BSB is an improvement over the older practice of accessing the cache over the front side bus (FSB), because FSB is typically a severe bottleneck in modern systems. In addition, due to its dedicated nature, the back side bus can be optimized or customized for communication with cache, thus eliminating protocol overheads and additional signals that are required on a general-purpose FSB. Furthermore, since a BSB operates over a shorter distance, it can typically operate at higher clock speeds, increasing the computer's overall performance.
Cache connected with a BSB was initially external to the CPU silicon chip, but now is usually on-chip. In the latter case, the BSB clock frequency is typically equal to the processor's, and the back side bus can also be made much wider (256-bit, 512-bit) than either off-chip or on-chip FSB.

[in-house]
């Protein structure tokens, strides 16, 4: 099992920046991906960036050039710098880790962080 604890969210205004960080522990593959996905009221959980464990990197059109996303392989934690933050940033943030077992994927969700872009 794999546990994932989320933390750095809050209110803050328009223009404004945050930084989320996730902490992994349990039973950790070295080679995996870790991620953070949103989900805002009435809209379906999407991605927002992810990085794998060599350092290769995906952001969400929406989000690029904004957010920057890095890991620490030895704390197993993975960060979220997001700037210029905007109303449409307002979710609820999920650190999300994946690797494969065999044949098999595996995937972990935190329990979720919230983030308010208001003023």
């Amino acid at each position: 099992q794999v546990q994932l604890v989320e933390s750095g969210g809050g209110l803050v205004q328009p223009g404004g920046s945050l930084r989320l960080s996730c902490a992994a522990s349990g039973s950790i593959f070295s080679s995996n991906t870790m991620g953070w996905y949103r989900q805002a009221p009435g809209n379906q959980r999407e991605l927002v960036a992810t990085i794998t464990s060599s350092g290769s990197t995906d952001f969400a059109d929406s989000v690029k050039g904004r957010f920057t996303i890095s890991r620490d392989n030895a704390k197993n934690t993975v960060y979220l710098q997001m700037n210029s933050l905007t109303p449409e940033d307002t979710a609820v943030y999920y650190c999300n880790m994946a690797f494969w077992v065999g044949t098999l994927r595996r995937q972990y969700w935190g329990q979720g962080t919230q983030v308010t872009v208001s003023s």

The dual-bus architecture has been used in a number of chips, including the IBM and Freescale PowerPC processors (certain PowerPC 604 models, the G3 line based on the PowerPC 750, and the Freescale G4 line), as well as the Intel Pentium II processor, which used it to access their L2 cache (earlier Intel processors accessed the L2 cache over the FSB, while later processors moved it on-chip).
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